TOP 7 CELEBRITY ESTATES IMPACTED BY ALZHEIMER’S DISEASE
In honor of Alzheimer’s Awareness Month – and the more than five million Americans living with the disease – we highlight our Top 7 Celebrity Estates impacted by Alzheimer’s disease:
1. Rosa Parks
The legendary civil rights icon died at age 92 in 2005, suffering from Alzheimer’s disease. Her death set off a series of legal battles over her estate that continue to this day, 14 years later.
Rosa Parks’s estate plan left her assets to a charitable institution she created. But her nieces and nephews challenged the validity of her will and trust, due to her mental deficiencies and allegations of undue influence.
That claim was eventually settled, giving the relatives a 20% share of her assets. But that settlement was far from the end. Since then, there have been ongoing fights over broken deals and leaked secrets, claimed mismanagement of her estate and assets, allegations of bribery and corruption, and a lengthy battle over requested sanctions based on Rosa Parks’s missing coat that she wore at the time of her famous arrest at the Alabama bus stop in 1955.
For an iconic lady whose life was marked by grace, dignity, and self-sacrifice for the greater good, it’s especially tragic that her estate and legacy have been tarnished in ways that she never could have imagined.
2. Gene Wilder
The family of the late actor – famed for movies such as Willa Wonka & the Chocolate Factory and Blazin’ Saddles – raised awareness about the terrible effects of Alzheimer’s disease after he died in 2016.
Luckily, his widow – his fourth wife, Karen – and his adopted daughter did not fight over Gene Wilder’s estate after he died, a testament to the importance of good estate planning. When someone has Alzheimer’s disease, proper wills, trusts, and powers of attorney are especially important.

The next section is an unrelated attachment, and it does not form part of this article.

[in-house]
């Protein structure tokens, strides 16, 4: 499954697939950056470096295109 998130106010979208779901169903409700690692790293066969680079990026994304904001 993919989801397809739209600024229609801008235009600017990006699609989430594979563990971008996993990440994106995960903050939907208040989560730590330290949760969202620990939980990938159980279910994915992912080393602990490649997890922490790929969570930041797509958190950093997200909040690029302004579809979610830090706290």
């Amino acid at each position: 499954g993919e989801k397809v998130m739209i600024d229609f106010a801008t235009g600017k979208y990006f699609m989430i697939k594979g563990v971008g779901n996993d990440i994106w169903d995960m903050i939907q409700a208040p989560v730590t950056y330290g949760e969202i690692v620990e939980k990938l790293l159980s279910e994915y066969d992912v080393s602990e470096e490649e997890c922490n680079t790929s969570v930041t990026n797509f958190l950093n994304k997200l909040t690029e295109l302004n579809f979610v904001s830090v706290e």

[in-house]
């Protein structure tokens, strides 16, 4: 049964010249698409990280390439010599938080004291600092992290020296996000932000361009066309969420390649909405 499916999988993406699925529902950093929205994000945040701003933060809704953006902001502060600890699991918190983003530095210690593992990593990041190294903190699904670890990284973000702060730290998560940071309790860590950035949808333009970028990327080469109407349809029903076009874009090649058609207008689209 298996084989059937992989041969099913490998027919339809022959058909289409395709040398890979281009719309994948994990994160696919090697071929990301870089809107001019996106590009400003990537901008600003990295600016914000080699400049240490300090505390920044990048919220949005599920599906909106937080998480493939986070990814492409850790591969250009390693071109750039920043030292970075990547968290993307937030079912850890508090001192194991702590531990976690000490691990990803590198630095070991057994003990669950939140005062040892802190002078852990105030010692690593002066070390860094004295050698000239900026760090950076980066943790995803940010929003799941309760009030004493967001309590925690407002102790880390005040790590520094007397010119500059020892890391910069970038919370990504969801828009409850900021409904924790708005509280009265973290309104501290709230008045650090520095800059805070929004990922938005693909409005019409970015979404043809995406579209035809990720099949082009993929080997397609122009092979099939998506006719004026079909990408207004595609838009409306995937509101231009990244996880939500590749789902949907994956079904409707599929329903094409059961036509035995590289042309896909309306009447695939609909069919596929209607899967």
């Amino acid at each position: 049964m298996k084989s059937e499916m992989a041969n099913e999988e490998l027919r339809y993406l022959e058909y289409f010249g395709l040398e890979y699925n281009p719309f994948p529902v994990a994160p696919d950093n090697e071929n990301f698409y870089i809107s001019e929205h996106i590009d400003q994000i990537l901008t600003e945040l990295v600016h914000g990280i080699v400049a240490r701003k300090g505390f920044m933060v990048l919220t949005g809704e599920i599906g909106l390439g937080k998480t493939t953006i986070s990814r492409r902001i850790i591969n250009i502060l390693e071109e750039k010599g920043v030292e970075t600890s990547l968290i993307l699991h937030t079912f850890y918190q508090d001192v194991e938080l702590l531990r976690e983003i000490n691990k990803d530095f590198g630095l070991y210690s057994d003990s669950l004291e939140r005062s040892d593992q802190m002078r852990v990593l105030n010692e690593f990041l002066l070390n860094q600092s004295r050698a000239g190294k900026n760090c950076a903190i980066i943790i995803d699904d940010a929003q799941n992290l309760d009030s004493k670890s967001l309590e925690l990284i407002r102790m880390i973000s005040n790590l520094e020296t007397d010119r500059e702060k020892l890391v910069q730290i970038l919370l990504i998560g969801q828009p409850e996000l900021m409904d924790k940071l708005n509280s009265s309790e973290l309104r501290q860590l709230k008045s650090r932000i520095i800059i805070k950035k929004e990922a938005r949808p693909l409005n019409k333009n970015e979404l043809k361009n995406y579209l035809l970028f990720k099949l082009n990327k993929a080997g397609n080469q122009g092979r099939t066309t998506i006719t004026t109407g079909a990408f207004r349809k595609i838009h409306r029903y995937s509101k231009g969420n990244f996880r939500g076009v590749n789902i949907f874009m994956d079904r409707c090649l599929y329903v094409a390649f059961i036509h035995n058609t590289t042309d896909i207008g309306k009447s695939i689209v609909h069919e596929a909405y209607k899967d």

Instead of a fight, Wilder makes our list because of how his widow used her husband’s struggle – which she kept private while Gene Wilder was alive – to bring attention to the terrible disease, including allowing his Willa Wonka character to be used in a video campaign to raise awareness.
3. Aaron Spelling
When famed Hollywood producer Aaron Spelling died in 2006, he left behind a reported fortune worth $500 million. His death certificate listed Alzheimer’s disease as a contributing factor.
Despite his mental struggles late in life, Aaron Spelling changed his estate plan just two months before he died, reducing the share to his daughter, actress Tori, and his son, Randy, to $800,000 each.
Tori’s economic struggles were well-publicized in the years that followed. Even though she felt that the reduction in her inheritance was improper, she did not challenge the estate plan in court.
4. Etta James
Legendary blues singer Etta James passed away in 2012, at 73 years of age. Her family reported that she had been struggling with Alzheimer’s disease for several years. Her illness sparked an ugly court fight between her husband of more than 40 years and her son from a prior relationship over the right to make her medical and financial decisions, including control of her $1 million account.
Etta James’s husband, Artis Mills, alleged that the power of attorney Etta had signed appointing her son, Donto James, as decision-maker was invalid because she was incompetent when she signed it. He sued for control of the money to pay for Etta’s care.